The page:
Each year as part of Graduate Photography Online we ask a number of professionals from the world of photography to review all the BA work submitted and choose their favourites. We hope this makes an interesting introduction to the project as a whole.
One of the most enjoyable parts of my job is looking at new work from emerging photographers, so it was both enjoyable and informative to view such a wide variety of submissions. A number of projects deal with similar themes which feel particularly apposite - gender, mental health, representation of the self and environmental issues – but the approaches were varied with many having a personal story informing the images and the way the story was told. There were a couple of stand out projects, but many with strong images and interesting themes being resolved in unexpected and challenging ways that made selecting just 6 no easy task. In the end I have chosen projects that seem to me to have a clear and coherent intention that is thoroughly examined, well executed and resolved.
Selector's Comment: I love the seeming simplicity of this work that has the confidence and clarity of intention of an established artist. The concept is explained concisely and is instantly readable in the first image. As the series develops though a series of beautifully executed scenes, there is a dynamic flow that carries you to increasingly complicated expressions of the initial conceit. The uniformity of shot, the choice of space, the basic forms of the ‘furniture’ create what appear to be simple images, but which ask questions of representation, replacement, self-image and observation. This work shows an artist managing strong ideas with clarity and great vision.
Selector's Comment: Quigley tackles this subject matter with a fairly traditional documentary approach, but his tenacity in gaining access and his dedication to the subject pays off with an informative, well composed, witty and revealing set of images. Whilst the images are all fairly contained in terms of expanse, they reveal the overarching atmosphere of the racetrack and create moments of tension and drama within the narrative. Hugh cleverly gives each of the 3 species in attendance – the humans, the dogs, the hares – the same importance, giving us 3 perspectives from which to view the subject matter. A clever, beautifully observed story.
Selector's Comment: This series asks as many questions as it resolves and demands close inspection. Each scene is beautifully styled and composed, the positioning of the different elements in their rural or agricultural environment are posed as works of art, almost sculptural, perfectly inhabiting their space and seemingly sitting comfortably within therein. However, there is a tension and disturbing aspect, as it is clear these images cannot exist in reality, despite the pleasing aesthetic that they produce. Technically, the work is strong with the blurred line between what is real and what is manipulated well concealed. The choice of items, the location and the lighting all add to the drama to create a series of arresting images.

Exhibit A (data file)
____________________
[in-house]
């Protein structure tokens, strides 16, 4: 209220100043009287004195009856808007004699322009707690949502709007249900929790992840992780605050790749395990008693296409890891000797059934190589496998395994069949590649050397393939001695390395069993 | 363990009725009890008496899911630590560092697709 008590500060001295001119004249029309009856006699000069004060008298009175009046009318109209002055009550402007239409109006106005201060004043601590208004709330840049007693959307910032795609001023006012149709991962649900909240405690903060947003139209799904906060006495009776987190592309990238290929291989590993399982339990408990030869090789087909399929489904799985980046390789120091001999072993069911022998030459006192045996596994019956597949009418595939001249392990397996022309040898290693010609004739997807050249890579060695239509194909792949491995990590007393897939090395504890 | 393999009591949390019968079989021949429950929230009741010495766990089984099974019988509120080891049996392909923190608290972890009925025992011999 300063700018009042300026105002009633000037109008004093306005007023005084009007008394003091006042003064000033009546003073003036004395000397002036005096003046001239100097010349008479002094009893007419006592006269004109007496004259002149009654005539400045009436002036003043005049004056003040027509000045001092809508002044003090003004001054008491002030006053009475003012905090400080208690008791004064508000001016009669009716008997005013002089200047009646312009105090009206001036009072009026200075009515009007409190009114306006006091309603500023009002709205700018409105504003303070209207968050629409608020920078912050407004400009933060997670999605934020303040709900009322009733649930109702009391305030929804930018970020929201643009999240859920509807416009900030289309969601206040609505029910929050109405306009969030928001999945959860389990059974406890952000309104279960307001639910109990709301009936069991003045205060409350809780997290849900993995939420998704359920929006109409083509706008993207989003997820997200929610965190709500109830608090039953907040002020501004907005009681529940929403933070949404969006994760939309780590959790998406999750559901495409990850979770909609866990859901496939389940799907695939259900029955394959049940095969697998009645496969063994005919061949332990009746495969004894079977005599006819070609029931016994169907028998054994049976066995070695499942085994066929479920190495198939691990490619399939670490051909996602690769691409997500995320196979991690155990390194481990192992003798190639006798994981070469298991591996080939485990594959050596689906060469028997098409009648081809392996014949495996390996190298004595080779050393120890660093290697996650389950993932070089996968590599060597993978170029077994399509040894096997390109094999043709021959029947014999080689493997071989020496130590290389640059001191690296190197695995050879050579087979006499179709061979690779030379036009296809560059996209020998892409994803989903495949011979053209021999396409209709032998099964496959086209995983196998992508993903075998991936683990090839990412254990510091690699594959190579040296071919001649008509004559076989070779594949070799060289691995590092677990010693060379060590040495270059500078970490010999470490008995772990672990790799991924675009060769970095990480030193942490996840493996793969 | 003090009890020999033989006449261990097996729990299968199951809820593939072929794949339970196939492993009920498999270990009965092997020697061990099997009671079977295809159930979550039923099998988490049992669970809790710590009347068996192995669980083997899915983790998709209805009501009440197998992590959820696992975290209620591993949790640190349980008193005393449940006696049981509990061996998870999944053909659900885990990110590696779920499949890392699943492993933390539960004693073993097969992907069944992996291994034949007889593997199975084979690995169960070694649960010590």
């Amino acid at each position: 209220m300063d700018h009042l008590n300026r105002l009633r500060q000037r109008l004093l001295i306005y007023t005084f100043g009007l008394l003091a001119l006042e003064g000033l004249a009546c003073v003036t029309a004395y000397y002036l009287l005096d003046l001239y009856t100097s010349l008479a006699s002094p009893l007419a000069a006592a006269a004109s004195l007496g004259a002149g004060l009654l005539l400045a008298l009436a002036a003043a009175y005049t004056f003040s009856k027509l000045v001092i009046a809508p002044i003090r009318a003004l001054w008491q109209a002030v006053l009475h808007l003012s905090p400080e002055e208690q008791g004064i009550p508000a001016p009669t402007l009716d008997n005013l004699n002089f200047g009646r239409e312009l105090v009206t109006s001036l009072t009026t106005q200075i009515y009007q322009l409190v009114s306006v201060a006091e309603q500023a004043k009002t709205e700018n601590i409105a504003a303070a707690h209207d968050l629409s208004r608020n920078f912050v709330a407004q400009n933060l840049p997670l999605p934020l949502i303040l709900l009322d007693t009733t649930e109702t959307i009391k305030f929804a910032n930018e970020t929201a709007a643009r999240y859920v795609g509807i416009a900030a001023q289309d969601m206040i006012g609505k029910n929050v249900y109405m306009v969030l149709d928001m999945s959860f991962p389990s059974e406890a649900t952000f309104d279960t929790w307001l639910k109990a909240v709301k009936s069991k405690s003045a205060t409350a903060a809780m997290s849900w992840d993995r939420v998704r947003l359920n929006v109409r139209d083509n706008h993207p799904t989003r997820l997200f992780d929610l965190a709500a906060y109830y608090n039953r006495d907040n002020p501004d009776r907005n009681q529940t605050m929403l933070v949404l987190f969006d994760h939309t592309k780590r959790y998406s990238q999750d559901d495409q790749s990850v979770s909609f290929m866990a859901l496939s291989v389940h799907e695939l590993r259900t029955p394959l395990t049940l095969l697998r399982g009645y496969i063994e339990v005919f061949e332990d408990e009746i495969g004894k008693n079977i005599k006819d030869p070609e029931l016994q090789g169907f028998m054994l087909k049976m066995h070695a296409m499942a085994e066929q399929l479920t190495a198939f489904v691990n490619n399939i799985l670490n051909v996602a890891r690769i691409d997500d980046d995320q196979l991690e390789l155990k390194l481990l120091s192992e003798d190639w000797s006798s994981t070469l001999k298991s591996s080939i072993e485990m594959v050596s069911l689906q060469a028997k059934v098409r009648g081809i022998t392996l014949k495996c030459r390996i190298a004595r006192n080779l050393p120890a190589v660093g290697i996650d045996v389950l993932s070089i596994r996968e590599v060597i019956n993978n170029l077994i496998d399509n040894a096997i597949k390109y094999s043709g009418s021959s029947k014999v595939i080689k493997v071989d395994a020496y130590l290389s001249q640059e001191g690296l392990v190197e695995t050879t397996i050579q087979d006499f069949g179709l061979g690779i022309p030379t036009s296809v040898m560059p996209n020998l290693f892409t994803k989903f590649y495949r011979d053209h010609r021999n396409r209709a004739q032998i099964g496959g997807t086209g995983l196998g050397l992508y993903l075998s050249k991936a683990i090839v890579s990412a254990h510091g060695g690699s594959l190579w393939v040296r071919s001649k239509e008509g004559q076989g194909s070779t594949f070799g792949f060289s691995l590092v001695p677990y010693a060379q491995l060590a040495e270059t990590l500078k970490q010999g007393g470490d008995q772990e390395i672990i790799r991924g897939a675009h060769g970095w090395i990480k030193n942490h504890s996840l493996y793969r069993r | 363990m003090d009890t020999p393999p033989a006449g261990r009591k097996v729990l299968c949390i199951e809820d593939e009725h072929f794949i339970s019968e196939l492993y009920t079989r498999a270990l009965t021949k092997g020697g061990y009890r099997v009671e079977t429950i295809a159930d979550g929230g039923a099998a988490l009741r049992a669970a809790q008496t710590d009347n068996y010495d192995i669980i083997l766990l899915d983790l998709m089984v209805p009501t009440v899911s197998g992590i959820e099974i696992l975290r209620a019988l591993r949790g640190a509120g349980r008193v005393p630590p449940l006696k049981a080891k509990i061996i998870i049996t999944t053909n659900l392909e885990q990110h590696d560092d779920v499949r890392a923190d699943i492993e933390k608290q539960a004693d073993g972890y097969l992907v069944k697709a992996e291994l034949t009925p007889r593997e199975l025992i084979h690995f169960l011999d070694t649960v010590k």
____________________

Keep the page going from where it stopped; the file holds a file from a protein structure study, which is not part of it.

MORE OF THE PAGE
Selector's Comment: There were several well executed and beautifully staged projects among the submissions, but Swanton’s project stood out as one where the concepts and ideas were most thoroughly resolved within the images. There is humour and visual trickery in the images, but they still pack an emotional punch, proving to be unsettling and moving. The palette of the images creates a melancholic tone which is broken by the strong colours of clothes or items introduced into the scene. The series explores a deeply personal experience but manages to make it universal, using subtlety, humour and honesty to speak to common vulnerabilities.
Selector's Comment: The strength of this project is the way in which the most ordinary and familiar scenes and situations are elevated to something deeply unnerving. At times humorous, at times unsettling, the slight distortion of the norm is what makes the work so effective. Simplicity is the key and the isolation and framing of the scenes give energy to the work. The idea of subverting the familiar and asking questions of it is not new, but Stewart manages the subject matter with such confidence and skill, making use of an environment in which she is supremely comfortable, and showing a compositional eye that makes this work stand out.
Selector's Comment: This project stood out for the flawless execution of the images and for the bravery of the artist. What could have been a comedic inversion of the stereotypical roles played by women in historical postcards or pocket books, avoids that fate by virtue of attention to detail and the honesty and integrity of the artist and the vulnerability displayed. The work questions the idea of a male or female gaze and manages to create a tension and quiet violence in the well crafted mix of portraits and still life.
Selection by Emma Lewis ▸
Selection by Hannah Watson ▸
Director, Trolley Books.
View Submission Guidelines ▸